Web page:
I don't pretend to have any major insights into the race in Iqaluit West. Pardon the Iqaluit-centric egotism, but it does feel like a race that a lot of people in Nunavut are watching. Hell, even outside of Nunavut. This is obviously due to Premier Paul Okalik running and Iqaluit Mayor Elisapee Sheutiapik challenging him.
A lot of the talk I was hearing around town was that Okalik would win this seat. Perhaps not the blow-outs he had the last couple of times he ran, but he's still premier of Nunavut and, well, I don't know a province or territory in Canada where you don't give the edge to a sitting premier in any district contest. Unless the sitting premier is loathed and a complete screw-up. And while I'm sure there are people around the territory with strong opinions regarding the premier, I suspect there aren't that many who loathe him or think he's a complete screw-up.
But a funny thing happened on the way to Okalik's presumed victory....Sheutiapik appears to be running a stronger campaign than he is. Almost the second nominations closed Sheutiapik had signs up in the district. Lots of them. Ordinarily I'd dismiss this as simply a willingness to spend lots more money. And hell, she's obviously well known in town, being the mayor and all. But Okalik is the premier and has been for nine years. He has a bit more name recognition going for him.
No, the interesting thing about the signs wasn't that they were stuck up in public areas - they were on people's houses. Lots of them. In fact, I'd say I've seen in excess of 25 signs up on people's houses or in apartment windows since the election was called. Might not seem like a lot, but remember, the population base for districts here are small (even with strong voter turn-out I will be surprised if more than 1,500 votes are cast). Plus, I might have seen about five posters for Okalik. I haven't canvassed the district and made a list of signs. There might be an area where Okalik has plenty of signs up and I just haven't seen it. But in terms of the signs on the houses war, Sheutiapik appears to be well ahead.
Could be nothing, but I find it interesting. By the way, while both candidates have been to our apartment, only one has had workers come up to me when I've been out walking Boo to let me know that advance voting was going on. And that was Sheutiapik.
The final point of interest comes from the candidates forum on Monday. Because I'm an idiot, I completely forgot about it. However, I have talked to a couple of people who were there. And the thing they noted was how beaten Okalik looked. As I said, it's a small district - I imagine both candidates have knocked on every door here by now. There's no formal polling or anything crazy like that (I'd love to get a call from a polling company asking who I was going to vote for. That would be hilarious), but I imagine both of them have a pretty decent idea of the numbers. And for Okalik to look so down, as he apparently did on Monday, isn't saying good things about his chances.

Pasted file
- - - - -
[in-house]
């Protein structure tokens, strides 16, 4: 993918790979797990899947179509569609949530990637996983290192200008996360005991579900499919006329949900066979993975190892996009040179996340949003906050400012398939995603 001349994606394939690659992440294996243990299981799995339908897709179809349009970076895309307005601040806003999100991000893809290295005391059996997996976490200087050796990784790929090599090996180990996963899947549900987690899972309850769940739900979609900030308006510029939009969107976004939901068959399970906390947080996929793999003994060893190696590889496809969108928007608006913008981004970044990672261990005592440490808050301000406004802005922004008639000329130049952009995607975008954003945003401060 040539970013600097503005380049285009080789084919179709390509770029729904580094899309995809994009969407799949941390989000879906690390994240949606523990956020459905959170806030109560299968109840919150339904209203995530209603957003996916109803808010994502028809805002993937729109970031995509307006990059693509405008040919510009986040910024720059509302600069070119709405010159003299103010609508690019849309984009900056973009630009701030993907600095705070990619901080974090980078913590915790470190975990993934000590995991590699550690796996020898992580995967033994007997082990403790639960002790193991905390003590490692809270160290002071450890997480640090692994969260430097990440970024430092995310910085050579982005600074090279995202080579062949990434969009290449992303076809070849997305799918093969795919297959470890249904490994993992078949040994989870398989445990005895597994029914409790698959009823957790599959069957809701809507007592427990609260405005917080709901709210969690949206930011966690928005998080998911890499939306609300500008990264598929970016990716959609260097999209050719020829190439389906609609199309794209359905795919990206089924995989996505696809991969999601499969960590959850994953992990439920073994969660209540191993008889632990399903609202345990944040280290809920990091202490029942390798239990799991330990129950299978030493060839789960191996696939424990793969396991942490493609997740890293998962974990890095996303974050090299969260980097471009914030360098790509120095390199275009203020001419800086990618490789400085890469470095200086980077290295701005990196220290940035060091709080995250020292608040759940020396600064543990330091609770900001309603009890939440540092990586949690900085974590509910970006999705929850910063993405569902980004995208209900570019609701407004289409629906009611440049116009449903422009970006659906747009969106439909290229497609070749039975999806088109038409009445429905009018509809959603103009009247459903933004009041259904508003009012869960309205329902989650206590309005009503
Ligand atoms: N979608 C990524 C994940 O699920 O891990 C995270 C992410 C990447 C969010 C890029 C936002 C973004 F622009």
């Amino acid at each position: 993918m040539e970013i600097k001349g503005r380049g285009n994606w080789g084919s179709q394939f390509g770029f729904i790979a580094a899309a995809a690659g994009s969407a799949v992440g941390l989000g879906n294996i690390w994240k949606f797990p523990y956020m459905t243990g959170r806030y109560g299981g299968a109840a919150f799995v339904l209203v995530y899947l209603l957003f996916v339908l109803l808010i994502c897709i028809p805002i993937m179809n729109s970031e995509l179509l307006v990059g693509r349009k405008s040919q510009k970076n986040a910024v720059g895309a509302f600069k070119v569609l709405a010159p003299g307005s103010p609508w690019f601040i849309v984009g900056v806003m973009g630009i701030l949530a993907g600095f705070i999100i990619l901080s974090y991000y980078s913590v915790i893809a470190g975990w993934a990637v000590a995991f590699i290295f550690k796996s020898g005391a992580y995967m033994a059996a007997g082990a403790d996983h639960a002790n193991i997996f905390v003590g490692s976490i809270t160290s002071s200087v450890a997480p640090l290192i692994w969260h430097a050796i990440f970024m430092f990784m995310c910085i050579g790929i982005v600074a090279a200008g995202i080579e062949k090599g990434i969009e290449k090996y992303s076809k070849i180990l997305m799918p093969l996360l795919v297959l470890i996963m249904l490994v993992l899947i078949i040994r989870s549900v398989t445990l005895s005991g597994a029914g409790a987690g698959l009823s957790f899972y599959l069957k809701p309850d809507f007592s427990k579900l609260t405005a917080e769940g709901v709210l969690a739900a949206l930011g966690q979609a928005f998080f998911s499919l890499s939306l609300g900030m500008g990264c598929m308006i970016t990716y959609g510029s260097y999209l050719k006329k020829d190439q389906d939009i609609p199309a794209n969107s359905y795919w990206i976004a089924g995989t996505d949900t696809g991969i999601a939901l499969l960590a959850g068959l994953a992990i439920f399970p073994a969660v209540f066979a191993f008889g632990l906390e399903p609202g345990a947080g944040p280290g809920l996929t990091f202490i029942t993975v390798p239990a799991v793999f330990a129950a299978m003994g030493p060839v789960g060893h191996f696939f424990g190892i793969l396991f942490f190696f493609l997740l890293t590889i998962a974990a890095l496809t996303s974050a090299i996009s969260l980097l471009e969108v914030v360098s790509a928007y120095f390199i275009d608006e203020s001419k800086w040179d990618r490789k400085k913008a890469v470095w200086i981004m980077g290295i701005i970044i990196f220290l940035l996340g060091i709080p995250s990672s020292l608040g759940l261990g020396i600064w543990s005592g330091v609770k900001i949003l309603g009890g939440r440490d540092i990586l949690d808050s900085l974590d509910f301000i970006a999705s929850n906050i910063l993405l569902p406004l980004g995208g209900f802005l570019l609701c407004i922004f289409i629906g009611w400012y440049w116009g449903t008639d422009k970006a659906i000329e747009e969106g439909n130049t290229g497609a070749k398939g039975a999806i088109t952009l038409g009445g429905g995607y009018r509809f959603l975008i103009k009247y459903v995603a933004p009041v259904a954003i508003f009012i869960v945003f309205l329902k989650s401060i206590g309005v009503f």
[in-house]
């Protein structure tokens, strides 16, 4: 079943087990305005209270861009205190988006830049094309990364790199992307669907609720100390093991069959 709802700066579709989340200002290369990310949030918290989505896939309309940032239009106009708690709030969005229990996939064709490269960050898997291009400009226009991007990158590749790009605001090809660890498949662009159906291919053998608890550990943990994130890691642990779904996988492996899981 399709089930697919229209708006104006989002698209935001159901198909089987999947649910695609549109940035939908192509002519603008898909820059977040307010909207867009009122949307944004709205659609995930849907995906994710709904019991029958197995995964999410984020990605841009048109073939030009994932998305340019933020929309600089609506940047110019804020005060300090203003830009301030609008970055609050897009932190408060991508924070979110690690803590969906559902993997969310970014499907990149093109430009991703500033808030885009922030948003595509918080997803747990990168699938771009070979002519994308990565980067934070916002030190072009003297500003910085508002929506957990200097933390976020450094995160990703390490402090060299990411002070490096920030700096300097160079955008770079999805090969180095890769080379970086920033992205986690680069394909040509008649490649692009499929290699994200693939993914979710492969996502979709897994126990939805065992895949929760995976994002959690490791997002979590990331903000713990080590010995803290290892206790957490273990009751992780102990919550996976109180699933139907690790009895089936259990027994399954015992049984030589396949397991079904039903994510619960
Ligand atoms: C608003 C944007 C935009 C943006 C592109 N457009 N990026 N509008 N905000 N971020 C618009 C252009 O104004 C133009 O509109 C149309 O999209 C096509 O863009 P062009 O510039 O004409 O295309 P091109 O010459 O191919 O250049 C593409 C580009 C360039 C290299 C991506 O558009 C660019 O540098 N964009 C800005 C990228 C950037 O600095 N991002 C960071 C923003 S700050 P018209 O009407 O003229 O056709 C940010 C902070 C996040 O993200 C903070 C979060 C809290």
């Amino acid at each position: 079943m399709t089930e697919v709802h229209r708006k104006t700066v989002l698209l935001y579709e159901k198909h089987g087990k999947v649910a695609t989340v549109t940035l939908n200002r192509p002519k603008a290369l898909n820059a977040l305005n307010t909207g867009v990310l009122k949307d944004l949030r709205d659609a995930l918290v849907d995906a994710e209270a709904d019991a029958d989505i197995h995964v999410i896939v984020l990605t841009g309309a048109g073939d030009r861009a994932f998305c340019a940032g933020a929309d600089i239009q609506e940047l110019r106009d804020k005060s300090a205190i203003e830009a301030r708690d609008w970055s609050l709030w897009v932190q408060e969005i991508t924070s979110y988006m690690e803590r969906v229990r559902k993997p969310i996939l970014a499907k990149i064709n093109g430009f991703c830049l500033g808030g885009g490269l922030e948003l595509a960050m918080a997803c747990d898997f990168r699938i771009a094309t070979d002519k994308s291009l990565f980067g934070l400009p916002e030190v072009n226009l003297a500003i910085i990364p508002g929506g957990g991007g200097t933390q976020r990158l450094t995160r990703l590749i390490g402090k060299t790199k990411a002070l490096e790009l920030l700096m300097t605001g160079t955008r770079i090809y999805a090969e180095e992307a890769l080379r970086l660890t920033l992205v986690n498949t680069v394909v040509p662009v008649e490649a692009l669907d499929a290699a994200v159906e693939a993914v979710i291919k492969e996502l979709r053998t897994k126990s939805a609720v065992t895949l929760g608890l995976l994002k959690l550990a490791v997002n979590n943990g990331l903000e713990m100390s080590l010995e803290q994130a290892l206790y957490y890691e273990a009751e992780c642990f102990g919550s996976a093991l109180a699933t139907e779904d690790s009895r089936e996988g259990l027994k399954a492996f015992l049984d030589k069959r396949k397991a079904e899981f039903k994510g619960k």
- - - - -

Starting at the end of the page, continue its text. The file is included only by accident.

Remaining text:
Again, I could be wrong. I could be completely talking out of my ass. Wouldn't be the first time, won't be the last. And yeah, you've got to favour an incumbant premier in a district election. But let's just say I won't be too surprised if there's a surprise in Iqaluit West on Monday night.
One last thing, I hope you will all note that I'm not saying which candidate will be better or has the better platform. This is just my observations on the race and how it is being conducted, which is the whole world different on who I think should win and why.
And who do I think should win and why? Sorry, Iqaluit is a bit too small for me to get into that racket on a public blog. Maybe next time...
1. Rainy night in Soho - The Pogues*
2. You can never hold back spring - Tom Waits
3. Pardon me madam, my name is Eve - Elvis Costello and the Imposters
4. I am a man of constant sorrow - The Soggy Bottom Boys
5. Turpentine - Elvis Costello and the Imposters